The only wire you need to connect to the TV itself is the proprietary Invisible Connection. It’s a fiber-optic strand that runs — via a clever channel across the back of the TV and even through the stand legs — to the box. The cable is thin enough to run across a wall, down a corner or along a baseboard without exciting much notice, allowing you to avoid costly in-wall cable runs.
It’s different from (and incompatible with) the 2017 version because it carries power too, and as a result the strand is slightly thicker. The included cable is 15 feet long and you can spring for the 50-foot model ($300) if that’s not enough.
Like previous Samsung TVs the Q9 can also control connected gear, which it detects automatically as soon as you plug it in. The One Connect box even has built-in infrared emitters so it can command gear inside a cabinet. In the past I’ve liked this feature, but still prefer a dedicated universal remote like a Harmony. I didn’t retest it this time around, so check out the 2017 Q7 review for more details.
I also skipped extensive testing of Samsung’s Smart TV system, including Bixby voice control via the remote, for this review. In my test of the Q8 from earlier this year Bixby was disappointing, falling well short of the Google Assistant voice controls built into LG and Sony TVs. I like Samsung’s onscreen Smart TV system better than those two brands’ however, and consider it second-best overall, after Roku TV. Again, my Q8 review has more info.
The queen of QLED
Key TV features
|Display technology||LED LCD|
|LED backlight||Full array with local dimming|
|HDR compatibility||HDR10 and HDR10+|
Among Samsung’s 2018 TVs only the Q8, the Q9 and the 8K Q900 have full-array local dimming. This technology, which improves LCD image quality significantly in our experience, boosts black levels and contrast by making certain areas of the picture dimmer or brighter in reaction to what’s on screen. The main image quality difference between the Q8 and Q9 is more dimming zones and a brighter image on the Q9, but the company doesn’t say exactly how many zones each TV has. Meanwhile the Q900 8K TV — call it the king of the QLEDs — is brighter still.
Samsung QLED vs. LG OLED TV: What’s the difference?
Like the Q9 and other Samsung QLED TVs, its LCD panel is also augmented by a layer of quantum dots — microscopic nanocrystals that glow a specific wavelength (i.e. color) when given energy. The effect is better brightness and color compared with non-QD-equipped TVs, according to Samsung. The Q9 uses a true 120Hz panel, which improves the TVs’ motion performance, but as usual the “Motion Rate 240” specification is made up.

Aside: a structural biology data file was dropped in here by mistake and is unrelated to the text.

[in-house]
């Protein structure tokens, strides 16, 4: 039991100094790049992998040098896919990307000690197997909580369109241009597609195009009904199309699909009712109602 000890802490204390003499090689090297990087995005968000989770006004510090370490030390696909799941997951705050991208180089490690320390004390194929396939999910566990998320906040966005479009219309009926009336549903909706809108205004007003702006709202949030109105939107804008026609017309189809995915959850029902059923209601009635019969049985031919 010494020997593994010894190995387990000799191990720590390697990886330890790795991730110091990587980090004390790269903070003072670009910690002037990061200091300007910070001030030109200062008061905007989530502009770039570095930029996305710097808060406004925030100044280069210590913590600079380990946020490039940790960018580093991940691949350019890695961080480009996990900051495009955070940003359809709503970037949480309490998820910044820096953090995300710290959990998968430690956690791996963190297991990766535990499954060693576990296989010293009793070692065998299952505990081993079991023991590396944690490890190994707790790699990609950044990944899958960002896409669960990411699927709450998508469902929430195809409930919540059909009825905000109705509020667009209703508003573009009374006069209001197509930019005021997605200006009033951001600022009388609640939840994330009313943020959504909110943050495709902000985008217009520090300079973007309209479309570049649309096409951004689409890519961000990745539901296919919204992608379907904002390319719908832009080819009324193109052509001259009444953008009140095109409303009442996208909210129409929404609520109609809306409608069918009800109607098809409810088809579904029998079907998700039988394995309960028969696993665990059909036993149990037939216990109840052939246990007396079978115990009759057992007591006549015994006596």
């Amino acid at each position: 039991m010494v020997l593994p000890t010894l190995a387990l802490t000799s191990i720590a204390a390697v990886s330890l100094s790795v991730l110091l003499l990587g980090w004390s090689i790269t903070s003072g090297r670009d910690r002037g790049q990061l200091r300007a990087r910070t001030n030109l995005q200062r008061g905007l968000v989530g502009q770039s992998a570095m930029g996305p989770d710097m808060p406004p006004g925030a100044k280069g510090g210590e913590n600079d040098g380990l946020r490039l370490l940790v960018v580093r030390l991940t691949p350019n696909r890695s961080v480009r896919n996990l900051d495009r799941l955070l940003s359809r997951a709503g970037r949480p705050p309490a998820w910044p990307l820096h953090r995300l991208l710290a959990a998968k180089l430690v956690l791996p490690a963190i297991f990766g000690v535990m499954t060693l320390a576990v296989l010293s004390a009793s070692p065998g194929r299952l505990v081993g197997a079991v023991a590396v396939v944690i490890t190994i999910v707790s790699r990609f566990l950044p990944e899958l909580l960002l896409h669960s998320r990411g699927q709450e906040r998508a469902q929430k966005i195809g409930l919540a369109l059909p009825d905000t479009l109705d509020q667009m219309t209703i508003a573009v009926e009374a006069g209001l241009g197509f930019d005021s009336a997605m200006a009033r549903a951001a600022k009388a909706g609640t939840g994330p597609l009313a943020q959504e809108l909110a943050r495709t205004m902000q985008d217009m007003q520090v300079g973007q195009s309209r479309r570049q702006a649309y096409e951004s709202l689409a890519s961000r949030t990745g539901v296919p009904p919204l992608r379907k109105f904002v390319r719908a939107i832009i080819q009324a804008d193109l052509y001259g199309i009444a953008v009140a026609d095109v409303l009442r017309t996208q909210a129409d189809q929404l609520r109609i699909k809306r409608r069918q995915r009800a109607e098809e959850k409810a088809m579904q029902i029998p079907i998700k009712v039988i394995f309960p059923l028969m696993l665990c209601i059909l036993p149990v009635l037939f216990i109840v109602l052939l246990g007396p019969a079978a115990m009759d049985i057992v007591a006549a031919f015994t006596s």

The set supports high dynamic range (HDR) content in the standard HDR10 and the HDR10+ formats only. It lacks the Dolby Vision HDR support found on most competitors’ HDR TVs. I’ve seen no evidence that one HDR format is inherently “better” than the other, so I definitely don’t consider lack of Dolby Vision a deal-breaker on this TV. Check out the picture quality section for more.
2018 Samsung sets are arguably the best-equipped TVs for gamers. The Q9 is compatible with variable refresh rates, called FreeSync, from some devices, currently including select PCs and the Xbox One X and One S. It doesn’t have full HDMI 2.1 (no 2018 TV does), so it allows rates up to 120Hz or resolutions up to 4K — but not both at once. According to Samsung the supported resolutions are 1080p at 120Hz, 2,560×1,440p at 120Hz and 3,840×2,160 (4K) at 60Hz, and all can support HDR games too. I didn’t test it for this review.
To use FreeSync you’ll have to turn on the Auto Game Mode feature, also new for 2018. In addition to enabling VRR, the feature lets the TV automatically switch to game mode — reducing input lag — when it detects you’re playing a game. This year game mode also adds motion-smoothing capabilities, called Game Motion Plus, although they do add a bit of lag (see below for details).
- 4x HDMI inputs with HDMI 2.0, HDCP 2.2
- 3x USB ports
- Ethernet (LAN) port
- Optical digital audio output
- RF (antenna) input
- Remote (RS-232) port (EX-LINK)
This input list is mostly solid, unless you happen to own a legacy device that requires analog video (component or composite) or audio. High-end Samsungs like the Q9 are among the few that don’t offer at least offer one analog input, audio or video.
Click the image above to see CNET’s basic recommended picture settings and HDR notes.
Among all of the LCD TVs I’ve tested the Q9 comes closest to matching the picture quality of OLED. In my comparisons its subjective contrast is better than any LCD I’ve seen yet, thanks to deep black levels, bright highlights and less blooming than any of its competitors. It’s consistently brighter than any OLED TV and just about every LCD as well, which (along with best-in-class handling of screen reflections) leads to superb bright-room image quality. It’s even better than other LCDs from off-angle.
The Q9’s “9” score in this category matches that of the Vizio P-Series Quantum, and Vizio beats the Q9 in some ways, but between the two, money no object, I’d take the Samsung. But overall I’d still take an OLED.